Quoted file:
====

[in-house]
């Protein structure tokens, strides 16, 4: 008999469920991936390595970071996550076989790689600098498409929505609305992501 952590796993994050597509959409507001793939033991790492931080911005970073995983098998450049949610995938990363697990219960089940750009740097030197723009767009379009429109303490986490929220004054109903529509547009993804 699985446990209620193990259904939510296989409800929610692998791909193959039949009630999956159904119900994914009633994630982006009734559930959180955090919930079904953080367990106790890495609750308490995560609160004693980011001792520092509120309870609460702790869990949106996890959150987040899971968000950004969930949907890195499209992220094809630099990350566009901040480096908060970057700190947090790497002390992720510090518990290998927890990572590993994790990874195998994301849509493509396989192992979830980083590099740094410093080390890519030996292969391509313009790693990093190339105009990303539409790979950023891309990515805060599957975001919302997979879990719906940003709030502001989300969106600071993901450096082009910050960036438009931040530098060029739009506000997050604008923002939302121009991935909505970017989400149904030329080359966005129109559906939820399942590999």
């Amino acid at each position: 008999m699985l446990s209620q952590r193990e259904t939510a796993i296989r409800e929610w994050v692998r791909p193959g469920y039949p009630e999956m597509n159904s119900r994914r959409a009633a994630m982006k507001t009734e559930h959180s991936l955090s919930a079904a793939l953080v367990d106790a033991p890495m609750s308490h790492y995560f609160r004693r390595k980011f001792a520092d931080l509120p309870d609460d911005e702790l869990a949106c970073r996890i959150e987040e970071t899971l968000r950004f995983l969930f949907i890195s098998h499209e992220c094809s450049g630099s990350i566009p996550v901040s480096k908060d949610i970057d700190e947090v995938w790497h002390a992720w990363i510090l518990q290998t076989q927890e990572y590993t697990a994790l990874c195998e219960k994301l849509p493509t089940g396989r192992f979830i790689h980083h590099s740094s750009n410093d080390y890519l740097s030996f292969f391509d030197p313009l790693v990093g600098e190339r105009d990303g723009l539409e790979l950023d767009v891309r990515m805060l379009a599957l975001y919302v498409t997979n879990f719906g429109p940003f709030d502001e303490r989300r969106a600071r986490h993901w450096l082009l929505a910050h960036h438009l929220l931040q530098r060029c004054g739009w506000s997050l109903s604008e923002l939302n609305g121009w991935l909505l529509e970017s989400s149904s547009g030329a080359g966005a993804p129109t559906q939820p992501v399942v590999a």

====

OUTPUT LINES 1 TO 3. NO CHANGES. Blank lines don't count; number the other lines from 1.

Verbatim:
[in-house]
């Protein structure tokens, strides 16, 4: 008999469920991936390595970071996550076989790689600098498409929505609305992501 952590796993994050597509959409507001793939033991790492931080911005970073995983098998450049949610995938990363697990219960089940750009740097030197723009767009379009429109303490986490929220004054109903529509547009993804 699985446990209620193990259904939510296989409800929610692998791909193959039949009630999956159904119900994914009633994630982006009734559930959180955090919930079904953080367990106790890495609750308490995560609160004693980011001792520092509120309870609460702790869990949106996890959150987040899971968000950004969930949907890195499209992220094809630099990350566009901040480096908060970057700190947090790497002390992720510090518990290998927890990572590993994790990874195998994301849509493509396989192992979830980083590099740094410093080390890519030996292969391509313009790693990093190339105009990303539409790979950023891309990515805060599957975001919302997979879990719906940003709030502001989300969106600071993901450096082009910050960036438009931040530098060029739009506000997050604008923002939302121009991935909505970017989400149904030329080359966005129109559906939820399942590999």
């Amino acid at each position: 008999m699985l446990s209620q952590r193990e259904t939510a796993i296989r409800e929610w994050v692998r791909p193959g469920y039949p009630e999956m597509n159904s119900r994914r959409a009633a994630m982006k507001t009734e559930h959180s991936l955090s919930a079904a793939l953080v367990d106790a033991p890495m609750s308490h790492y995560f609160r004693r390595k980011f001792a520092d931080l509120p309870d609460d911005e702790l869990a949106c970073r996890i959150e987040e970071t899971l968000r950004f995983l969930f949907i890195s098998h499209e992220c094809s450049g630099s990350i566009p996550v901040s480096k908060d949610i970057d700190e947090v995938w790497h002390a992720w990363i510090l518990q290998t076989q927890e990572y590993t697990a994790l990874c195998e219960k994301l849509p493509t089940g396989r192992f979830i790689h980083h590099s740094s750009n410093d080390y890519l740097s030996f292969f391509d030197p313009l790693v990093g600098e190339r105009d990303g723009l539409e790979l950023d767009v891309r990515m805060l379009a599957l975001y919302v498409t997979n879990f719906g429109p940003f709030d502001e303490r989300r969106a600071r986490h993901w450096l082009l929505a910050h960036h438009l929220l931040q530098r060029c004054g739009w506000s997050l109903s604008e923002l939302n609305g121009w991935l909505l529509e970017s989400s149904s547009g030329a080359g966005a993804p129109t559906q939820p992501v399942v590999a």